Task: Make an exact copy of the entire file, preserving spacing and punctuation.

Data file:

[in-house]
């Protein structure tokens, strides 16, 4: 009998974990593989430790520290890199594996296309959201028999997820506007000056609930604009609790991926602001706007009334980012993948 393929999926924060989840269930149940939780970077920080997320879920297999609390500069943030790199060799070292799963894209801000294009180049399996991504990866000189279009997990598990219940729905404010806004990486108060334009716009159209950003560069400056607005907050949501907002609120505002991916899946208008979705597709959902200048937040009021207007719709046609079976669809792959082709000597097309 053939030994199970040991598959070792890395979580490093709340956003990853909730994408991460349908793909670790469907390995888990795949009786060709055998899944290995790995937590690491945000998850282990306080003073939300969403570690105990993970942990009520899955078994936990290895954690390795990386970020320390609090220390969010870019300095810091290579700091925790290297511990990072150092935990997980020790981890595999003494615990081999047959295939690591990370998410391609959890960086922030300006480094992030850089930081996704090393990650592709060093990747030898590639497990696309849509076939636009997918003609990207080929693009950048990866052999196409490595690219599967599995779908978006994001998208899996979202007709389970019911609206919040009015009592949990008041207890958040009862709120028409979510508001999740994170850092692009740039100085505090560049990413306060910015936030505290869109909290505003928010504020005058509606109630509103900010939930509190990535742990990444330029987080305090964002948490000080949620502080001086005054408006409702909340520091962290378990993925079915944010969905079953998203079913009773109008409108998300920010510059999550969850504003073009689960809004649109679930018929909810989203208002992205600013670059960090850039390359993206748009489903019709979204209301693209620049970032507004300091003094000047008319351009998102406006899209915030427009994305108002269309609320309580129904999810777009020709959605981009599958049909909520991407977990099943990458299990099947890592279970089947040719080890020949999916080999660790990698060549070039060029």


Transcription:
[in-house]
């Protein structure tokens, strides 16, 4: 009998974990593989430790520290890199594996296309959201028999997820506007000056609930604009609790991926602001706007009334980012993948 393929999926924060989840269930149940939780970077920080997320879920297999609390500069943030790199060799070292799963894209801000294009180049399996991504990866000189279009997990598990219940729905404010806004990486108060334009716009159209950003560069400056607005907050949501907002609120505002991916899946208008979705597709959902200048937040009021207007719709046609079976669809792959082709000597097309 053939030994199970040991598959070792890395979580490093709340956003990853909730994408991460349908793909670790469907390995888990795949009786060709055998899944290995790995937590690491945000998850282990306080003073939300969403570690105990993970942990009520899955078994936990290895954690390795990386970020320390609090220390969010870019300095810091290579700091925790290297511990990072150092935990997980020790981890595999003494615990081999047959295939690591990370998410391609959890960086922030300006480094992030850089930081996704090393990650592709060093990747030898590639497990696309849509076939636009997918003609990207080929693009950048990866052999196409490595690219599967599995779908978006994001998208899996979202007709389970019911609206919040009015009592949990008041207890958040009862709120028409979510508001999740994170850092692009740039100085505090560049990413306060910015936030505290869109909290505003928010504020005058509606109630509103900010939930509190990535742990990444330029987080305090964002948490000080949620502080001086005054408006409702909340520091962290378990993925079915944010969905079953998203079913009773109008409108998300920010510059999550969850504003073009689960809004649109679930018929909810989203208002992205600013670059960090850039390359993206748009489903019709979204209301693209620049970032507004300091003094000047008319351009998102406006899209915030427009994305108002269309609320309580129904999810777009020709959605981009599958049909909520991407977990099943990458299990099947890592279970089947040719080890020949999916080999660790990698060549070039060029």